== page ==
People who experienced early life stress (ELS) are more at risk of developing a major depressive disorder (MDD) in childhood or adolescence. It explains that stress does affect a person growing up.
Some types of early life stress cause MDD
Researchers of a study examined relations between eight varied types of ELS and youth-onset depression. They found that some types of ELS, like poverty, are not linked with MDD, but others are. Emotional abuse is one example that relates strongly to MDD.
The team said that earlier depression onsets show a more recurrent course in a person's life. They found that a person that got exposed to ELS doubled their risk of getting youth-onset depression.
It shows that there is a fine line between adversity and depression, but the team found an opportunity to intervene. They based the meta-analysis of data from 62 journal articles and more than 44,000 unique subjects.
Children exposed to ELS had 2.5 times higher risk
Studies that included early life stress and either the presence or absence of MDD before children turned 18 were also assessed. They found that youth who got exposed to ELS had 2.5 times higher risk of developing MDD.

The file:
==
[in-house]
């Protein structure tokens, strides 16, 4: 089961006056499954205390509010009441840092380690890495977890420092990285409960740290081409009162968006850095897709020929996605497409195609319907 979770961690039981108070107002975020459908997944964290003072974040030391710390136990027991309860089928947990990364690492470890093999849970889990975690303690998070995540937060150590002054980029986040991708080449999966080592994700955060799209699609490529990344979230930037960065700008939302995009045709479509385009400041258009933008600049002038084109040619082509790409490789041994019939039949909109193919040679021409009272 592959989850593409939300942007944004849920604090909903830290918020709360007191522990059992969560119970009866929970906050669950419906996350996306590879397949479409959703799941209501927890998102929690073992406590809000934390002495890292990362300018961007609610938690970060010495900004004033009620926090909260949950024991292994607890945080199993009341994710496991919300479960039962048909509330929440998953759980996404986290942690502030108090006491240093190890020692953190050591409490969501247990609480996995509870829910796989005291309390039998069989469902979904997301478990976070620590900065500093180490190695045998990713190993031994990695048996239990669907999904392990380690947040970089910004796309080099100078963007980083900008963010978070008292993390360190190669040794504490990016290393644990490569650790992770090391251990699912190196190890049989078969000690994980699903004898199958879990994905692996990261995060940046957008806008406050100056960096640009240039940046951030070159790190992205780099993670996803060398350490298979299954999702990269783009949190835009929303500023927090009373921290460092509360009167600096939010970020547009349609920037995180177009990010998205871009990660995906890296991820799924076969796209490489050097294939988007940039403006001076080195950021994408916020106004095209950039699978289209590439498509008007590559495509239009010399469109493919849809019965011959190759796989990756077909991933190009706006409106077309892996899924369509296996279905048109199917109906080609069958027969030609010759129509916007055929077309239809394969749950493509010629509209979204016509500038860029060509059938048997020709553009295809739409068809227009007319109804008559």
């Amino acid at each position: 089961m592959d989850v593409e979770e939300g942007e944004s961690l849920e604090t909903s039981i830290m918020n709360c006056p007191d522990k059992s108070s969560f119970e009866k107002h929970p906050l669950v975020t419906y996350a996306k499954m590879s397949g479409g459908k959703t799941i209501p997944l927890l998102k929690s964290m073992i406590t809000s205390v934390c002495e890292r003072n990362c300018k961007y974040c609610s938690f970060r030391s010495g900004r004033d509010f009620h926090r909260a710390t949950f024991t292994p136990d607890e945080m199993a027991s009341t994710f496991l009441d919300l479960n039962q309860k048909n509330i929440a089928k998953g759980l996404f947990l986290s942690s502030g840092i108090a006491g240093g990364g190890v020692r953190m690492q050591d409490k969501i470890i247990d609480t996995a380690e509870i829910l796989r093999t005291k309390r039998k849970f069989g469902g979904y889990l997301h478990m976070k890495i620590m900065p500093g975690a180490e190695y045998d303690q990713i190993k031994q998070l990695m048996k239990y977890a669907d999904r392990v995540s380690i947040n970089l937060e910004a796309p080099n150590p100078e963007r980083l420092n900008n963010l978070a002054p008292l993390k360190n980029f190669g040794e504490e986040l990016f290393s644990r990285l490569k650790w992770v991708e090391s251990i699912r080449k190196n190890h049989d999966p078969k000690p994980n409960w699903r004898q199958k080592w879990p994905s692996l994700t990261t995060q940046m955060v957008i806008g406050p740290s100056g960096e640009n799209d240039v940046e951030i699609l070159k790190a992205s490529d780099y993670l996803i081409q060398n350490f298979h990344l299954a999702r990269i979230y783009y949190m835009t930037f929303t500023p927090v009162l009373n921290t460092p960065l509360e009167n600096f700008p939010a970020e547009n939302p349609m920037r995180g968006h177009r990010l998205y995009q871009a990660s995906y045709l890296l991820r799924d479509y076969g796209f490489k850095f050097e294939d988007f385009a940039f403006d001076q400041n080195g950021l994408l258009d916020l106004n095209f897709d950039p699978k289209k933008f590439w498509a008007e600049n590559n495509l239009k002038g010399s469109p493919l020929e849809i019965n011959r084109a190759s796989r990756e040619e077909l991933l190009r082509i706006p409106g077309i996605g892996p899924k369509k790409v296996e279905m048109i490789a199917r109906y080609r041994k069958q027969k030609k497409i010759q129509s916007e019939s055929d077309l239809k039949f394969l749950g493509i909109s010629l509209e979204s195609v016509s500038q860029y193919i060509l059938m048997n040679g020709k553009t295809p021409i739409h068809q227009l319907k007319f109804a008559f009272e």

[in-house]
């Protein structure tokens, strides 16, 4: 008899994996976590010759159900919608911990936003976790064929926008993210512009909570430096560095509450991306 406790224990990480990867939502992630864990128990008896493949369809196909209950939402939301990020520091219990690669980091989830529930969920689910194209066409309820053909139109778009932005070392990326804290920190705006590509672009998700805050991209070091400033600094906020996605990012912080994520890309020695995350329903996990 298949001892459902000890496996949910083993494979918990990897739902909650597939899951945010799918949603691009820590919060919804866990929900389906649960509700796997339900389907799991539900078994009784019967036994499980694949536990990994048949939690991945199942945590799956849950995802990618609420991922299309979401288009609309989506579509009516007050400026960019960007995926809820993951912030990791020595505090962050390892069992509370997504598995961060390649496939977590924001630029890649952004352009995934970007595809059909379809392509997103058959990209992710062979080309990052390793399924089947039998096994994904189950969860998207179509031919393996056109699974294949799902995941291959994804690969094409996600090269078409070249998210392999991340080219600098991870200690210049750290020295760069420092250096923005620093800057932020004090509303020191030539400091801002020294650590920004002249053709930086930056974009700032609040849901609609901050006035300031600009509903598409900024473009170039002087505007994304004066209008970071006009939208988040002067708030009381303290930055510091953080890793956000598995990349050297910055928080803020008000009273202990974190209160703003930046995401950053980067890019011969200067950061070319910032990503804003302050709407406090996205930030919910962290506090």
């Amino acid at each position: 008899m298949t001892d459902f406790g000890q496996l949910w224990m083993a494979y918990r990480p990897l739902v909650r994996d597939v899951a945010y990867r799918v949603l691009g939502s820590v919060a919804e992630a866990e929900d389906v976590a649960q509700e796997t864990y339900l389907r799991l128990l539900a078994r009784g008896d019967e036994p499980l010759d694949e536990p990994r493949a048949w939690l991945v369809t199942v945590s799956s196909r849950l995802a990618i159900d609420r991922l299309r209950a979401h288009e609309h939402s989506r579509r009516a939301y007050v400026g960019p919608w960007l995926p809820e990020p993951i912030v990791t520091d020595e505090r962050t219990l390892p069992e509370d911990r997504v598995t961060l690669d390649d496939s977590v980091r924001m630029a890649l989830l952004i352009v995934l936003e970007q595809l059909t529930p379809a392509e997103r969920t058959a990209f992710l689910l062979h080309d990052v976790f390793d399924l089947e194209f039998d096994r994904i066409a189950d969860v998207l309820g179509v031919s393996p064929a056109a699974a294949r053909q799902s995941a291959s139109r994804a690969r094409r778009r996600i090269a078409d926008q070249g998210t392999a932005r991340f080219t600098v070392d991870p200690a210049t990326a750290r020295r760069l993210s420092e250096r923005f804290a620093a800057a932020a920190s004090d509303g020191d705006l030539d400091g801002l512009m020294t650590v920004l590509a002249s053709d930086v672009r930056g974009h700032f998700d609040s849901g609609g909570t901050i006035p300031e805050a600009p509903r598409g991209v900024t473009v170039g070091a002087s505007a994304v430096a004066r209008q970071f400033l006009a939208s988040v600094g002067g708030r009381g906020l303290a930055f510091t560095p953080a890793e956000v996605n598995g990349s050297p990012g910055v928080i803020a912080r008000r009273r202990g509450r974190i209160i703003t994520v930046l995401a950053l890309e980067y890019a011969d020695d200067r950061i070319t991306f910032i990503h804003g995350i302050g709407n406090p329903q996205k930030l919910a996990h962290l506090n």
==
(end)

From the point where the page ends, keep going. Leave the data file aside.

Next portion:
The team also studied eight meta-analyses more to assess the link between the varied types of ELS and the diagnosis of the condition during childhood or adolescence. They found that people who experienced sexual, emotional, and physical abuse had a higher risk for youth-onset MDD. Other factors such as domestic violence and the death of a family member also had the same risks.
On the other hand, people exposed to a natural disaster, poverty, and illness or injury did not have a high risk of getting youth-onset MDD.
Many other factors affect the link between ELS and youth-onset MDD. Studies show that using a large number of sample size had a stronger link between the two. Researchers also found that people who were assessed using interviews also showed a stronger link.
When taken together, results proved that the side effects of ELS on risk for MDD show early in the development, before they become adults, and differs by the type of ELS. The study concludes that the results they gathered support the use of best-practice methods to research early life stresses.
Other than major depression disorder, ELS has also been shown to cause other psychiatric disorders. It has shown to cause posttraumatic stress disorder and bipolar disorder. About 65 percent of people in the US experienced at least one ELS, and 12.5 percent had four.
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